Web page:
Monday, October 1, 2018

Yearning And Frustration

     Don’t expect this to be pleasant or easy reading.

     Someone I value highly, though I’ve never met him “in the flesh,” has been lamenting his lot in ever more plaintive tones. At one point he said – for public consumption — that he was contemplating suicide. As of today, he’s stated that he’s unable to find any value in living, owing to his physical debilitation.

     You have no idea, Gentle Reader, the emotions that stirred in me. I was ready to do just about anything for that guy. Then I remembered my own obligations, and sternly suppressed the impulse.

     Then Duyen called. She loves the unnamed subject of this tirade. Yes, loves, even though she hasn’t met him either. (Duyen has a capacity for love that boggles the mind. For example, she loves me. Anyway, at one point she was thinking of courting him.) Here’s a condensed version of our chat.

DK: Flashy, what can we do?
FWP: Damned if I know. He seems sunk in the Slough of Despond.
DK: Where’s that?
FWP: It’s a metaphor. It described the place where despair is inescapable.
DK: We can’t let him kill himself, even by neglect!
FWP: Don’t you think I know that? But what can either of us do about it?
DK: I don’t know. I was hoping you would.
FWP: I’m as lost as you are, sweetie.
DK: Damn it, I count on you to crack the ones I can’t!
FWP: Forgive me, sweetie. Some nuts are too tough for either of us.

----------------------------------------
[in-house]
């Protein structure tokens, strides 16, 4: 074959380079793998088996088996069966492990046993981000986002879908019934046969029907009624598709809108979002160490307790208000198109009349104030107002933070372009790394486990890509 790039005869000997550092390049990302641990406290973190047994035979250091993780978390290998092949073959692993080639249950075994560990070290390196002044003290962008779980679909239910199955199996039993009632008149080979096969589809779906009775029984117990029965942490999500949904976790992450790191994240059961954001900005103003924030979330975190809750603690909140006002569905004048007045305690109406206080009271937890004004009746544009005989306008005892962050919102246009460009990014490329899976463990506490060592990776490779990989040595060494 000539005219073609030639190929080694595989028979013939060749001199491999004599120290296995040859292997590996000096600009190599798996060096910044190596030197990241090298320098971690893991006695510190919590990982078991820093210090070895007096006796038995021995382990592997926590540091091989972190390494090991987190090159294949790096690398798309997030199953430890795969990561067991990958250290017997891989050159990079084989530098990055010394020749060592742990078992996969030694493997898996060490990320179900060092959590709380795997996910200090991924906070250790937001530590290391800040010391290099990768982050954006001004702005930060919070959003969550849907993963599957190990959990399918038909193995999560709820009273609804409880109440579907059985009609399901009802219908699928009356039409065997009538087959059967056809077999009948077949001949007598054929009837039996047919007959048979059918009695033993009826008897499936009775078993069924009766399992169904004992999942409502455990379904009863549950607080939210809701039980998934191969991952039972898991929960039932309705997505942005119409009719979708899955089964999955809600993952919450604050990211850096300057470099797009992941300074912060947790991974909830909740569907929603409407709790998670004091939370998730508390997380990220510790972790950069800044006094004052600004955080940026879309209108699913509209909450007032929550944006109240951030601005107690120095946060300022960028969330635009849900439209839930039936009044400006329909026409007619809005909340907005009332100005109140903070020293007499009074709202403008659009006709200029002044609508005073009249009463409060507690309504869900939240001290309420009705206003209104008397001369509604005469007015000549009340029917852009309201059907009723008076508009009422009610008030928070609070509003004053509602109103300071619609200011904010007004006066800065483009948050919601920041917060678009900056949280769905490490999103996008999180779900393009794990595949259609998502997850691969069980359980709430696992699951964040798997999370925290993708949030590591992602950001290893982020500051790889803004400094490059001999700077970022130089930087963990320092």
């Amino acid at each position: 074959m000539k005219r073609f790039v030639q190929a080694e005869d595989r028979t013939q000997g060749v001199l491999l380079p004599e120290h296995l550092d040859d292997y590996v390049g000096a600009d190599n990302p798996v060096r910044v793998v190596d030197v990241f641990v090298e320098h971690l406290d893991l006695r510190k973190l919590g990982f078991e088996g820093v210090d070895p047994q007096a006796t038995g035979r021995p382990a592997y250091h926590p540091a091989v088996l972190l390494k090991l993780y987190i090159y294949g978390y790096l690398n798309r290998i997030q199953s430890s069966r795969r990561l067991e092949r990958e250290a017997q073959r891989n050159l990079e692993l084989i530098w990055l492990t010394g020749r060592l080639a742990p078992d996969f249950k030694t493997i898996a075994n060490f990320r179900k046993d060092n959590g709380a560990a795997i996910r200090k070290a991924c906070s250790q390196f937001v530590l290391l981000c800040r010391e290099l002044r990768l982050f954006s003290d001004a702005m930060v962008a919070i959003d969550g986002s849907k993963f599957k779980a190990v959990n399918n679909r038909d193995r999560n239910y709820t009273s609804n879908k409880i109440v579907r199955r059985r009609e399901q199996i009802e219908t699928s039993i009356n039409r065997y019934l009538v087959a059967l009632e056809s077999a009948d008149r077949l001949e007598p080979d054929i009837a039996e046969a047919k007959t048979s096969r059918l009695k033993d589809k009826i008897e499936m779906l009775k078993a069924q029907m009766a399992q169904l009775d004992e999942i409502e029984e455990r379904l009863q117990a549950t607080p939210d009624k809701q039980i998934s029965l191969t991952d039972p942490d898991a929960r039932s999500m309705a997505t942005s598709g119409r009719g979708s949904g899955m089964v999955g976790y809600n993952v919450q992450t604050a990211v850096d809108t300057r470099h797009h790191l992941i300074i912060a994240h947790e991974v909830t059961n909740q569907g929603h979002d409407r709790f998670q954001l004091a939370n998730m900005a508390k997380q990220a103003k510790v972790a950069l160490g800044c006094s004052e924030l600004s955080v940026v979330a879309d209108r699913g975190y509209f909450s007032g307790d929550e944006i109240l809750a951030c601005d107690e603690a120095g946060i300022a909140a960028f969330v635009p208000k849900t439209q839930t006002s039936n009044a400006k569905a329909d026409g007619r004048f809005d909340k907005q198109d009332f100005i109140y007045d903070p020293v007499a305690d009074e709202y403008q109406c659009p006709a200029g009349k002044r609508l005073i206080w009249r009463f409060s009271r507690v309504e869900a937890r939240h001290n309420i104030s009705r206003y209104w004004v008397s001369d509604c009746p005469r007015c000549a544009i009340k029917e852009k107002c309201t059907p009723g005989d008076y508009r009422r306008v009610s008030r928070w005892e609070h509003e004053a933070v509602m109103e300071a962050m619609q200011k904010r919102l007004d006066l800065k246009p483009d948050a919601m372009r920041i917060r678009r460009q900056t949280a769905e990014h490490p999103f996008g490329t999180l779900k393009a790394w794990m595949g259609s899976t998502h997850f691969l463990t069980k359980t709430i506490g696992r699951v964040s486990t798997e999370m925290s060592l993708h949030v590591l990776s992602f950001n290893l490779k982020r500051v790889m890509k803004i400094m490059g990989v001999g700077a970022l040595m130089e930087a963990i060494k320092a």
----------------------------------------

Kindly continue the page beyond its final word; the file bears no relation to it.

Duyen and I share certain drives, to smite the wicked and to succor the downtrodden being foremost among them. We look at the subject of our concern and have the same reaction: we want, even need to help him. But we don’t know how.

     Among his other problems, the fellow is essentially isolated from in-the-flesh human relations. His physical maladies are a part of that, but his preferences are at least as large a component.

     Oftentimes, good intentions are destructive. They point the well-intentioned one down a road that does more harm than good. But I can’t see that in this case. I see someone suffering, in large measure because he’s ill and alone, without anyone to help him cope. Moreover, he’s someone I think very highly of. But he’s far away and tends to keep others at a considerable distance – and not just physically.

     Maybe this is an artifact of old age. I am old – 66 – and so is the fellow of whom I speak. The idea that someone like me in many ways should be in his condition is maddening. It’s partly the “there but for the grace of God go I” effect, but it’s also a determination that good people deserve better than to waste away alone.

     This will probably keep me awake tonight. That I recently lost my best and only friend in all the world has only something to do with it.

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